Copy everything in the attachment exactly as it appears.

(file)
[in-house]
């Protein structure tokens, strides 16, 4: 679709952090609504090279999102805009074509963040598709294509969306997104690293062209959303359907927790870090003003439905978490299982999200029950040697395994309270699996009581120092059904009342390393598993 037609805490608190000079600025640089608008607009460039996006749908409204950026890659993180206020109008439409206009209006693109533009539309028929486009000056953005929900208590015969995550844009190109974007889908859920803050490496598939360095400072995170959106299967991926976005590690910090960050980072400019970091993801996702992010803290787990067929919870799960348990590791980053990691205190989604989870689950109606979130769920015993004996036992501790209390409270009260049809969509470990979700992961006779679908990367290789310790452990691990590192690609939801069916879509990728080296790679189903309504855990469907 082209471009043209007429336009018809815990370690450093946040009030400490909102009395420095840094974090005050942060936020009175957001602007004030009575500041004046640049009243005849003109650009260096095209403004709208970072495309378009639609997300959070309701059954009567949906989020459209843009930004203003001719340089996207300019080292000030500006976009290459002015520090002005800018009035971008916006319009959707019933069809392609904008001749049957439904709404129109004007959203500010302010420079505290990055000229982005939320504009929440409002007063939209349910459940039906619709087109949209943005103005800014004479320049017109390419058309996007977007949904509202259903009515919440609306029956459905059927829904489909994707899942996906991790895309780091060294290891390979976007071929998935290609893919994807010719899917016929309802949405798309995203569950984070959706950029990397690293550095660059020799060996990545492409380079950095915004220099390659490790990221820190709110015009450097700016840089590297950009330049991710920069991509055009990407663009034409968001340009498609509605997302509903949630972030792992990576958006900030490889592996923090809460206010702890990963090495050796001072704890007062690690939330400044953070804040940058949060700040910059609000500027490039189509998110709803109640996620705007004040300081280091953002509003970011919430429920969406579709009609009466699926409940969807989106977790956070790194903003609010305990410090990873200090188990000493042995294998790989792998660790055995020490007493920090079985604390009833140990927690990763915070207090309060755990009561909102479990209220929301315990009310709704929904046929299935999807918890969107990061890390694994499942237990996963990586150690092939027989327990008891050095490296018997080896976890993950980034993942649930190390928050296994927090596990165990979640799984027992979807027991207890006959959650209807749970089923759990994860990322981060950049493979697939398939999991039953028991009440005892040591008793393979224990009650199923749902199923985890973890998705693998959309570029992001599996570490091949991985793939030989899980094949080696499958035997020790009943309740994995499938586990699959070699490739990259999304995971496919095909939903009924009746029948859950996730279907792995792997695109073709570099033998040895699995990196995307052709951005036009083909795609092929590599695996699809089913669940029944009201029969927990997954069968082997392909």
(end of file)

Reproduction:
[in-house]
């Protein structure tokens, strides 16, 4: 679709952090609504090279999102805009074509963040598709294509969306997104690293062209959303359907927790870090003003439905978490299982999200029950040697395994309270699996009581120092059904009342390393598993 037609805490608190000079600025640089608008607009460039996006749908409204950026890659993180206020109008439409206009209006693109533009539309028929486009000056953005929900208590015969995550844009190109974007889908859920803050490496598939360095400072995170959106299967991926976005590690910090960050980072400019970091993801996702992010803290787990067929919870799960348990590791980053990691205190989604989870689950109606979130769920015993004996036992501790209390409270009260049809969509470990979700992961006779679908990367290789310790452990691990590192690609939801069916879509990728080296790679189903309504855990469907 082209471009043209007429336009018809815990370690450093946040009030400490909102009395420095840094974090005050942060936020009175957001602007004030009575500041004046640049009243005849003109650009260096095209403004709208970072495309378009639609997300959070309701059954009567949906989020459209843009930004203003001719340089996207300019080292000030500006976009290459002015520090002005800018009035971008916006319009959707019933069809392609904008001749049957439904709404129109004007959203500010302010420079505290990055000229982005939320504009929440409002007063939209349910459940039906619709087109949209943005103005800014004479320049017109390419058309996007977007949904509202259903009515919440609306029956459905059927829904489909994707899942996906991790895309780091060294290891390979976007071929998935290609893919994807010719899917016929309802949405798309995203569950984070959706950029990397690293550095660059020799060996990545492409380079950095915004220099390659490790990221820190709110015009450097700016840089590297950009330049991710920069991509055009990407663009034409968001340009498609509605997302509903949630972030792992990576958006900030490889592996923090809460206010702890990963090495050796001072704890007062690690939330400044953070804040940058949060700040910059609000500027490039189509998110709803109640996620705007004040300081280091953002509003970011919430429920969406579709009609009466699926409940969807989106977790956070790194903003609010305990410090990873200090188990000493042995294998790989792998660790055995020490007493920090079985604390009833140990927690990763915070207090309060755990009561909102479990209220929301315990009310709704929904046929299935999807918890969107990061890390694994499942237990996963990586150690092939027989327990008891050095490296018997080896976890993950980034993942649930190390928050296994927090596990165990979640799984027992979807027991207890006959959650209807749970089923759990994860990322981060950049493979697939398939999991039953028991009440005892040591008793393979224990009650199923749902199923985890973890998705693998959309570029992001599996570490091949991985793939030989899980094949080696499958035997020790009943309740994995499938586990699959070699490739990259999304995971496919095909939903009924009746029948859950996730279907792995792997695109073709570099033998040895699995990196995307052709951005036009083909795609092929590599695996699809089913669940029944009201029969927990997954069968082997392909």